OTA Turkana Festival Tour, Kenya www.ota-responsibletravel.com

The landscape offers amazing variety from open savannah to scrub desert to lush river foliage, offering fantastic opportunities for excellent wildlife encounters.  Steep-sided gullies and rounded hills formed on the lava plain describe the terrain.  Vegetation in the reserve area is dominated by umbrella acacia woodland with intermittent bush-, grass- and scrub-land. Near the river, Doum Palm dominates the landscape. The fruits of the Doum are eaten by monkey, baboon and elephant.

The climate in this area is typically dry and hot.  Temperatures can reach 40°C in the day with an average low of 20°C at night.  The rainy season occurs during the hotter months between April and June and also November and December, with November usually being the wettest month.  Between January and March it is very hot and dry; July to October is also dry.  The elevation in the park ranges from 800 to 1,230 metres.

Samburu and Buffalo Springs National Reserves are separated by 32 km of the Uaso Nyiro River, which winds its way through Kenya from the Aberdare Mountains to the Loriam Swamp near the Somali border.  The river is the lifeline of this arid region, drawing the water-dependent animals to it during the dry season.  In the Samburu language, “Uaso Nyiro” means “River of Brown Water”.

Located 345km north of Nairobi is Archer’s Gate, the main entrance to Samburu National Reserve.  Established in 1948, the Reserve is relatively small at 170 square kilometres, making animals a bit easier to find than in other parks.  Entry fees for foreigners are currently US$70 per day (2014).

OTA Turkana Festival Tour, Kenya www.ota-responsibletravel.com

Monkey, olive baboon, buffalo, impala, waterbuck, monitor lizard and Nile crocodile are the most commonly seen residents of Samburu.  Lodges in the reserve have attracted the normally reclusive leopards with bait for several years, so the chances of seeing one are greater than in other parks.  As well as these mammals and reptiles, there are over 300 species of birds, including large flocks of Helmeted and Vulturine Guineafowl.  The five endemic species to the area are: Gerenuk, also known as the “giraffe-necked antelope” as it has a stretched neck adapted for browsing high into the bushes; Grevy’s Zebra, with wide black stripes and a completely white belly; Beisa Oryx; Reticulated Giraffe; and the blue-legged Somali Ostrich.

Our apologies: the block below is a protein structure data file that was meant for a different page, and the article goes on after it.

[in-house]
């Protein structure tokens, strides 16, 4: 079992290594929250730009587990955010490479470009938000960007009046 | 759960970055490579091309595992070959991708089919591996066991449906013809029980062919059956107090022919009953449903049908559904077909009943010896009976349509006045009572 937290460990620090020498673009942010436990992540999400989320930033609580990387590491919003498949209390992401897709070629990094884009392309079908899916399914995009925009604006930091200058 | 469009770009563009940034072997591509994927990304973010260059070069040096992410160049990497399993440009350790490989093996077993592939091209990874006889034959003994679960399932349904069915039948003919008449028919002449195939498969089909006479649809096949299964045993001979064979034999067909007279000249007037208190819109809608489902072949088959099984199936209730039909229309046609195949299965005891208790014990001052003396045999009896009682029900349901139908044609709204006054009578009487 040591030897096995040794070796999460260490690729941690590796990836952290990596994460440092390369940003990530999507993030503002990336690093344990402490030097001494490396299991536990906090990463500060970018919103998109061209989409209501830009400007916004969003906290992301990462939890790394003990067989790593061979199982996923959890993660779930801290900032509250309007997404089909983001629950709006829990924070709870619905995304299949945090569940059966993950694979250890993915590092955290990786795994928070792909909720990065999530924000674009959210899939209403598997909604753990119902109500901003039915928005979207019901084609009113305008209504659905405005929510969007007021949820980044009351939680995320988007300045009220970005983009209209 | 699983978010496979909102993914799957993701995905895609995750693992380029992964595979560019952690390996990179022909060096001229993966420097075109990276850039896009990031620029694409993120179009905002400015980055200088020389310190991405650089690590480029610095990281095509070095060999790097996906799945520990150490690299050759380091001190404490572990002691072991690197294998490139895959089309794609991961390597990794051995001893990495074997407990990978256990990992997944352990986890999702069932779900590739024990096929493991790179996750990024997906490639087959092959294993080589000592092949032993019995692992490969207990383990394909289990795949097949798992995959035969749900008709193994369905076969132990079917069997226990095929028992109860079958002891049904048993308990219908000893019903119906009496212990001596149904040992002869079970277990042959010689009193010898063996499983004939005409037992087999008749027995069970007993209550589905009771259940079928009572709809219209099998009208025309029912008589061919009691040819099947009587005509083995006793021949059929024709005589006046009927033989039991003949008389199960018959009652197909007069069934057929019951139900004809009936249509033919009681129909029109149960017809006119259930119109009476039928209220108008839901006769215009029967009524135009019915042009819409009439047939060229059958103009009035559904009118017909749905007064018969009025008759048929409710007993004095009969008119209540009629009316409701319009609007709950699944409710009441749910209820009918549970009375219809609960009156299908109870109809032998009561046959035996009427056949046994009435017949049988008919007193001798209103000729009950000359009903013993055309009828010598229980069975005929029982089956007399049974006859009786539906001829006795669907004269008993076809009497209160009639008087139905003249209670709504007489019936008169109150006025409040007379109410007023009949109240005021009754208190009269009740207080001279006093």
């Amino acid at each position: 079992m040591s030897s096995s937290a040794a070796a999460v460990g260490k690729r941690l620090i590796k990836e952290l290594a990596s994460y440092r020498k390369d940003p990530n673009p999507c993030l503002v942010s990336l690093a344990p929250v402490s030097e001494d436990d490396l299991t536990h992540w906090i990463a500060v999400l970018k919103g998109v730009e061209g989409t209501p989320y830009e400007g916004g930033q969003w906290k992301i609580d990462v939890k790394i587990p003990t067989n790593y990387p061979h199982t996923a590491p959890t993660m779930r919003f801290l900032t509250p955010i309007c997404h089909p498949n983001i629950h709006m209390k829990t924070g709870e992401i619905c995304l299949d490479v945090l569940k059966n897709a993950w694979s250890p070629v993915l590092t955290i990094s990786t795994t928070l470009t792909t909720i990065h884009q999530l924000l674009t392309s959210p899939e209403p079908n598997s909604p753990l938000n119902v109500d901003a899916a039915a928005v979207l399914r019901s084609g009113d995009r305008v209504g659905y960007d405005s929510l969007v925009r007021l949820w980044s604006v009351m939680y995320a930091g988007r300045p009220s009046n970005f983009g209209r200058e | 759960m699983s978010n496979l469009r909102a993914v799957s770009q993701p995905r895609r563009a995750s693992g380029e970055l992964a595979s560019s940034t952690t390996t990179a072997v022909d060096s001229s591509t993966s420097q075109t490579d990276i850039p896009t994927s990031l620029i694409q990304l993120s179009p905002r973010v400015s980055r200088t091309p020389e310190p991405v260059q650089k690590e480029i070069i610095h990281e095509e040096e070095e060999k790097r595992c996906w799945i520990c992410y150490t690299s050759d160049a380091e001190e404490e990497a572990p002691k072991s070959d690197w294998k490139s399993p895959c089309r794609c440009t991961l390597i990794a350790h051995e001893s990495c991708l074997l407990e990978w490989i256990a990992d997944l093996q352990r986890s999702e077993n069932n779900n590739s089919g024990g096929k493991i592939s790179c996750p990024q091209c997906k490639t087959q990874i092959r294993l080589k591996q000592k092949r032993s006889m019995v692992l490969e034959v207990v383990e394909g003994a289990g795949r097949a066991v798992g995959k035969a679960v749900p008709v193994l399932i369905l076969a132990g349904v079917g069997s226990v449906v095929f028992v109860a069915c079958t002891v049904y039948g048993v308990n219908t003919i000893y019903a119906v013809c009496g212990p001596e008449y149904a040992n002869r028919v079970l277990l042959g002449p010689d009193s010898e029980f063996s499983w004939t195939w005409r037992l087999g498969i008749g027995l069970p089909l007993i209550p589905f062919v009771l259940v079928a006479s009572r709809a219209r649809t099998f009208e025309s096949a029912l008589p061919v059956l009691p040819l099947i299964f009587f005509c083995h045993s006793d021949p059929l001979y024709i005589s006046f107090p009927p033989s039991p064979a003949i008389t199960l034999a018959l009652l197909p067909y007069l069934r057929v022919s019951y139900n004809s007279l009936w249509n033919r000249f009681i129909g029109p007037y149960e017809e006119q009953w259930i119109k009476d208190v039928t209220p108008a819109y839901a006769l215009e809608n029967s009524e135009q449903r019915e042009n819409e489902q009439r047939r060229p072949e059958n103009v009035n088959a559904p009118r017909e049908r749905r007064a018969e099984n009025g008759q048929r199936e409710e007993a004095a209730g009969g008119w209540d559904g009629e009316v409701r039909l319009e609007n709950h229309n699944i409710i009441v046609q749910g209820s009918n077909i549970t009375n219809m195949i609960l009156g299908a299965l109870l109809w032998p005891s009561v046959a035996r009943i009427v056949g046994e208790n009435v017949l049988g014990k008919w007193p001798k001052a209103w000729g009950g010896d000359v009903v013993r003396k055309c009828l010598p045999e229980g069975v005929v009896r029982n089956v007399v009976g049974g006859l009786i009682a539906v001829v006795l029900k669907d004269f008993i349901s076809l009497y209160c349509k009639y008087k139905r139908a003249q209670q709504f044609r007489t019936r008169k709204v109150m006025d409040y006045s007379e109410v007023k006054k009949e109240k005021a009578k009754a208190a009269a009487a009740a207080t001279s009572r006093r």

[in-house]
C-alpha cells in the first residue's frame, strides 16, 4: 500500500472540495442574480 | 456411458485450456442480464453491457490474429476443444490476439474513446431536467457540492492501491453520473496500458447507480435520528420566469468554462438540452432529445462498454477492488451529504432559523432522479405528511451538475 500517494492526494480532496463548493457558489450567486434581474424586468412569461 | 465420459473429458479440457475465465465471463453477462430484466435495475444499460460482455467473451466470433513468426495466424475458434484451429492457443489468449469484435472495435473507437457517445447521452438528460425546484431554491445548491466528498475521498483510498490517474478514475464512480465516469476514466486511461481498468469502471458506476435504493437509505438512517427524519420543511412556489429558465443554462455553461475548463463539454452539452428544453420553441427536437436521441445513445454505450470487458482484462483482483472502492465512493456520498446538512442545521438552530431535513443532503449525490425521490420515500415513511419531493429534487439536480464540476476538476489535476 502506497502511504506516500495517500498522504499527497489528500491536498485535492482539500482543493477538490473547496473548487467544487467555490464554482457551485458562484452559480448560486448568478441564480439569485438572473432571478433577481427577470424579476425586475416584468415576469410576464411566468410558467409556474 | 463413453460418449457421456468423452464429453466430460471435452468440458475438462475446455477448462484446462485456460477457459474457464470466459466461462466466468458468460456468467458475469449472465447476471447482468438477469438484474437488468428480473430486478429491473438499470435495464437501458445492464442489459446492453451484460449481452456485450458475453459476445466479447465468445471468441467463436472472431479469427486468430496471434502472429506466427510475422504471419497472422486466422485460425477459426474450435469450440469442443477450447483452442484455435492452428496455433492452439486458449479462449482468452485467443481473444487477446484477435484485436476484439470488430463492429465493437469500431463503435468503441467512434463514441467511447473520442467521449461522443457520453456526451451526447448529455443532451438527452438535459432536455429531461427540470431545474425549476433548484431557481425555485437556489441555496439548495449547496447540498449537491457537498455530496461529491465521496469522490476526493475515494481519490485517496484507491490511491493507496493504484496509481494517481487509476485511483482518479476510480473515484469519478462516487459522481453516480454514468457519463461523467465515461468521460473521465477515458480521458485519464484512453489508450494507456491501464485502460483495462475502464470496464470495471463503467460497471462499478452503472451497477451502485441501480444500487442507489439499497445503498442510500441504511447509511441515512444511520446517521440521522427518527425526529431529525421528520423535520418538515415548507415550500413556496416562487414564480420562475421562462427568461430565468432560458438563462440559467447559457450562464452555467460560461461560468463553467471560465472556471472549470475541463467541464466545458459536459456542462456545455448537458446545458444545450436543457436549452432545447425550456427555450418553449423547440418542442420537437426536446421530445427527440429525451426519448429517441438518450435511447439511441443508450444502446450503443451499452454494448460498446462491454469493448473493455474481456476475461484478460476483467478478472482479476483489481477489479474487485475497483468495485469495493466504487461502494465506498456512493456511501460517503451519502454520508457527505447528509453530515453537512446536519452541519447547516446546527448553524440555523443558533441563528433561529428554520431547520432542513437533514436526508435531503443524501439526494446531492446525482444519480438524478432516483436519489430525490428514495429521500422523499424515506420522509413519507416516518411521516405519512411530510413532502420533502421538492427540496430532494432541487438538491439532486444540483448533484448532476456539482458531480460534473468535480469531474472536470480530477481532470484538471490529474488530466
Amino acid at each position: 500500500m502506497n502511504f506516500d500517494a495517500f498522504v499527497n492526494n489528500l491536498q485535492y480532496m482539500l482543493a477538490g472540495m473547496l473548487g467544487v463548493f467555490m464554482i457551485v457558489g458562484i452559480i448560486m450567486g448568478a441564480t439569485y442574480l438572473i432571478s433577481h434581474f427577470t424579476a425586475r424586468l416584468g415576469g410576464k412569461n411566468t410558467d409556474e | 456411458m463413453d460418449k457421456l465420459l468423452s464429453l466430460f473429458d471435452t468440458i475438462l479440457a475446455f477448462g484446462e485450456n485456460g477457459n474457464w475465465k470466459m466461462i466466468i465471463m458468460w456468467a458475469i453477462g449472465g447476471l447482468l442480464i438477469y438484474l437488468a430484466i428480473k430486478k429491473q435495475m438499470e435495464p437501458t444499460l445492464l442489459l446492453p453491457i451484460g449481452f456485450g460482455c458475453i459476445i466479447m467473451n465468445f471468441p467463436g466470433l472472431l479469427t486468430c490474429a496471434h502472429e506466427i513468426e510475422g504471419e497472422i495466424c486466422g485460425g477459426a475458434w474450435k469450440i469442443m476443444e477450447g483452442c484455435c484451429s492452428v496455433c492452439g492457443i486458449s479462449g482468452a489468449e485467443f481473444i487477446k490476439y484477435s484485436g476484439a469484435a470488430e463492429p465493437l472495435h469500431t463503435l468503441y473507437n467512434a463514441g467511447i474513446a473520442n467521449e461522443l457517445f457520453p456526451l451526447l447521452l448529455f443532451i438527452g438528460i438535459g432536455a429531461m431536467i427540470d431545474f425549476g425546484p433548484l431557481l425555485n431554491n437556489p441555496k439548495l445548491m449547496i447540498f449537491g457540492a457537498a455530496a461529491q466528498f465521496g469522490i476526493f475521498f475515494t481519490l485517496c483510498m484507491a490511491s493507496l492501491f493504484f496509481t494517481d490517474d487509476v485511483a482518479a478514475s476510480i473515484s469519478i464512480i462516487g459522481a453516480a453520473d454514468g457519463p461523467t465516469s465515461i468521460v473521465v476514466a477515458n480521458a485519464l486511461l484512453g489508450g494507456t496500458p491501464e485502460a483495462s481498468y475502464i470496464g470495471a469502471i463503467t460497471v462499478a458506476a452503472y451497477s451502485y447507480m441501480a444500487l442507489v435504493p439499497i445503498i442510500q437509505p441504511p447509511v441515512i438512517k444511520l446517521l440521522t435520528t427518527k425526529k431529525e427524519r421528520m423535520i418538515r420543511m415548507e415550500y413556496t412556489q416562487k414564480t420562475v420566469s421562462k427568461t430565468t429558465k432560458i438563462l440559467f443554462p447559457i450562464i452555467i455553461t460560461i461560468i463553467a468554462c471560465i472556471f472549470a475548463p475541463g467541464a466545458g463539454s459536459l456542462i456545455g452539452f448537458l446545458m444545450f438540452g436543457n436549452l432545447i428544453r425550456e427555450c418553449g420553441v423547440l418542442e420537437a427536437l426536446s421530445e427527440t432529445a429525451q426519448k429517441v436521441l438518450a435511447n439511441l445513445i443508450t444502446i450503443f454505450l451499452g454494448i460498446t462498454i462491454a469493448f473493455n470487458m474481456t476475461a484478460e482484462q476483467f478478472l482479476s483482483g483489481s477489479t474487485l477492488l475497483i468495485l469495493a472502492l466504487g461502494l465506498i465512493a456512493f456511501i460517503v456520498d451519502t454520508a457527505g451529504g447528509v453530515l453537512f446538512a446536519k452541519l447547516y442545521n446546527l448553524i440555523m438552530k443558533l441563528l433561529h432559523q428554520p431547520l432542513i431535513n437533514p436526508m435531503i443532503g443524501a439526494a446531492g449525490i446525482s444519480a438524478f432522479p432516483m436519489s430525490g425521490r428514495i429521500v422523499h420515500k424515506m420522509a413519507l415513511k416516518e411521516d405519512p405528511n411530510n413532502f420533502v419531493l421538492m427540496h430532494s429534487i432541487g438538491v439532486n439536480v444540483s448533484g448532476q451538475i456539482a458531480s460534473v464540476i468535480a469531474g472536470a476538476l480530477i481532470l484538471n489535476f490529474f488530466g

Accommodation in and around Samburu National Reserve varies in luxury and budget.

Umoja Women’s Campsite is our favourite budget option just outside the park gate at Archer’s Post.  It is a community campsite with bandas (small huts) and simple meals.  It is attached to a women’s village that provides refuge for Samburu women fleeing domestic violence.  Proceeds from the campsite support the women, and you can visit the village to learn more about Samburu culture.  Meet the Chairwoman and Founder, Rebecca Lolosoli, in this interview: https://www.youtube.com/watch?v=t1zuCNemmPo.

Samburu Intrepids is an eco-friendly option inside the reserve.  They have financed the development of a school, a bee-keeping project and medical services in the community.

Larsens Camp, Samburu Game Lodge, Saruni Samburu, Sasaab Samburu and Elephant Bedroom Camp are other lodges in the area.

The town of Archer’s Post has simple, budget guesthouses and restaurants.

OTA Turkana Festival Tour, Kenya www.ota-responsibletravel.com

OTA is running a eight-day safari from Nairobi, Kenya to the Lake Turkana Festival via Samburu National Reserve in June.  The Lake Turkana Festival is one of the cultural highlights on Kenya’s calendar.  The tour includes game viewing in Samburu, visiting outback towns Maralal and Marsabit, and visiting the extraordinary cultural festival in Loyangalani.  Fourteen communities in this remote corner of the world coming together to celebrate their differences – don’t you want to be a part of that?!  Visit the website for more information http://www.ota-responsibletravel.com for more information, or check the event page on Facebook http://www.facebook.com/OverlandTravelAdventures

OTA’s Turkana Festival Tour – cultural engagement and safari in Kenya

OTA's Lake Turkana Festival Tour www.ota-responsibletravel.com Kenya Safari

The Lake Turkana Festival has been an annual event on the Kenyan calendar for five years but in 2014, for the first time, it is being organised and facilitated by the local government.  So come and help the local economy, engage with communities, and support cultural traditions at this spectacular festival in one of the most remote corners of the globe.

OTA is leading a tour to the Lake Turkana Festival between 11 and 19 June 2014.  The tour will travel from Nairobi to Thomson’s Falls (http://www.itravel.net/travel-blogs/eastern-africa/thomson-s-fall-kenya), Maralal, Loyangalani (the venue for the Festival), Marsabit and Samburu National Reserve (https://www.safarious.com/en/posts/10391).  Travelling in a comfortable safari van with pop up roof fit for photography, game viewing and touring, this is a camping trip accompanied by an experienced driver/guide and a cook.